Freelance journalist Dominic Patten is covering the trial for Deadline:
A potential contradiction emerged this afternoon in Dick Clark Productions’ argument that the production company did not need the Hollywood Foreign Press Association’s approval to negotiate with NBC for a new contract for the Golden Globes telecast. It came out that DCP president Mark Shapiro during discussions in 2010 assured the network that he did need HFPA’s consent. But Shapiro testified this afternoon that “I did not need approval from the HFPA”. Shapiro said he only used the HFPA as “a negotiating tactic” — leverage to help secure a lucrative long-term TV rights deal with the network. The eventual contract extended NBC’s rights to broadcast the Globes until 2018 and more than doubled to $21.5M the annual fees paid to HFPA and DCP.
Meanwhile, it now seems clear the trial will last at least two weeks — twice as long as originally expected. A source also tells Deadline that Dick Clark is now likely to testify sometime next week. Although Clark is on the witness list, he had not been expected to take the stand. Since a 2004 stroke the 82-year-old DCP founder is rarely seen in public beyond his yearly stints on ABC’s New Year’s Rockin’ Eve.
In contrast to the cool performance earlier today and yesterday of former DCP executive Fran La Maina, Shapiro seemed a bundle of nerves under questioning by HFPA lawyer Linda Smith. After several “I don’t knows” in response to Smith’s specific questioning about the timing and expiration of the 2010 renewal contract with NBC, Shapiro made a point of saying he was “not trying to be difficult.” He said, “I did not know we had to renew with HFPA, it never came to that. I knew we had to renew with NBC before out last show aired.”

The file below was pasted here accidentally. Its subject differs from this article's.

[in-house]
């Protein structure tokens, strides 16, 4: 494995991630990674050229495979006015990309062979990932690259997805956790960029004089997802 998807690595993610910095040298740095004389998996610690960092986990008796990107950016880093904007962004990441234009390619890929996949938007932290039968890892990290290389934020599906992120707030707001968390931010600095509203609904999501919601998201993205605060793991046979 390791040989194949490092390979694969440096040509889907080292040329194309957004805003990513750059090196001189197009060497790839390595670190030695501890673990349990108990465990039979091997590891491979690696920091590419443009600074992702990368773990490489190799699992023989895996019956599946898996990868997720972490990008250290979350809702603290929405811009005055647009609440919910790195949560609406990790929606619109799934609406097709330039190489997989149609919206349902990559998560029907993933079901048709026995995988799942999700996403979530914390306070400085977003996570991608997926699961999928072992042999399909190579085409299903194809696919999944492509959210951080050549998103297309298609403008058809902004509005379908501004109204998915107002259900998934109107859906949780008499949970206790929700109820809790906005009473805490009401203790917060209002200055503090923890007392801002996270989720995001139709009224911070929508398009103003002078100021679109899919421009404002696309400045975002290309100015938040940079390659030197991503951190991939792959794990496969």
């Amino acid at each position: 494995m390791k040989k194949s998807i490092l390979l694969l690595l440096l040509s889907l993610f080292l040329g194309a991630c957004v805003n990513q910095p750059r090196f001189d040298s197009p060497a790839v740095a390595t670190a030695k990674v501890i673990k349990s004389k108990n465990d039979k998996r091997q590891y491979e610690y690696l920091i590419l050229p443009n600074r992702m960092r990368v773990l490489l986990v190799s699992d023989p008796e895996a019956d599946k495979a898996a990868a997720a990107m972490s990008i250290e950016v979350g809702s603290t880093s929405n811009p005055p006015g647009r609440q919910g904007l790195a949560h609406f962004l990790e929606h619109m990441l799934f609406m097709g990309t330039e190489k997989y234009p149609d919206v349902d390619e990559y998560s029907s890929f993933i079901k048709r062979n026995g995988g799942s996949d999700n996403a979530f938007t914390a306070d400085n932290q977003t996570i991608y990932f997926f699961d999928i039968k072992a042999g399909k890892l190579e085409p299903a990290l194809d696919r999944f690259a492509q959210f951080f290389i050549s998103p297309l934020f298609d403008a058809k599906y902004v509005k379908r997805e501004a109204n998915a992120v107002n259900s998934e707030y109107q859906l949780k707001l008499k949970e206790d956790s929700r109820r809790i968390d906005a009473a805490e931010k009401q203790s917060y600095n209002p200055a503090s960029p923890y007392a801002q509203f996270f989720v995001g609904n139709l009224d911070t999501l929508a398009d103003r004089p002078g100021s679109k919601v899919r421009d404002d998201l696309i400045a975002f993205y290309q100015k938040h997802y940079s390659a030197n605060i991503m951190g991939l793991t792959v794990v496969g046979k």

MORE TO COME.
Earlier today, La Maina concluded his testimony by disputing HFPA lawyer Dan Petrocelli’s suggestion that DCP made big bucks from the Globes and that the 2002 sale of DCP to Mosaic Entertainment (DCP later was sold to Red Zone Capital Management) was a cash-in at the HFPA’s expense. “We at DCP lost money for many years on the Globes,” La Maina replied, citing production and overhead costs that the company absorbed as an investment in raising the show’s standards and getting it back on a network.
On Wednesday, La Maina testified that before DCP began working with the HFPA back in 1983, “the Hollywood Foreign Press were considered somewhat of a joke.” Citing the Pia Zadora situation — which saw the soft-core actress win Best New Star of 1982 at that year’s Globes in a campaign riddled with accusations of impropriety — La Maina said the HFPA were known as “an organization whose votes were bought.” He reiterated that DCP’s primary goal was to get the Golden Globes ceremony back on network TV after CBS jettisoned it in 1992. It was shown in syndication on TBS until NBC picked up broadcast rights in 1996. “Dick Clark’s reputation was the antithesis of the HFP,” La Maina testified. “We were lending our credibility.”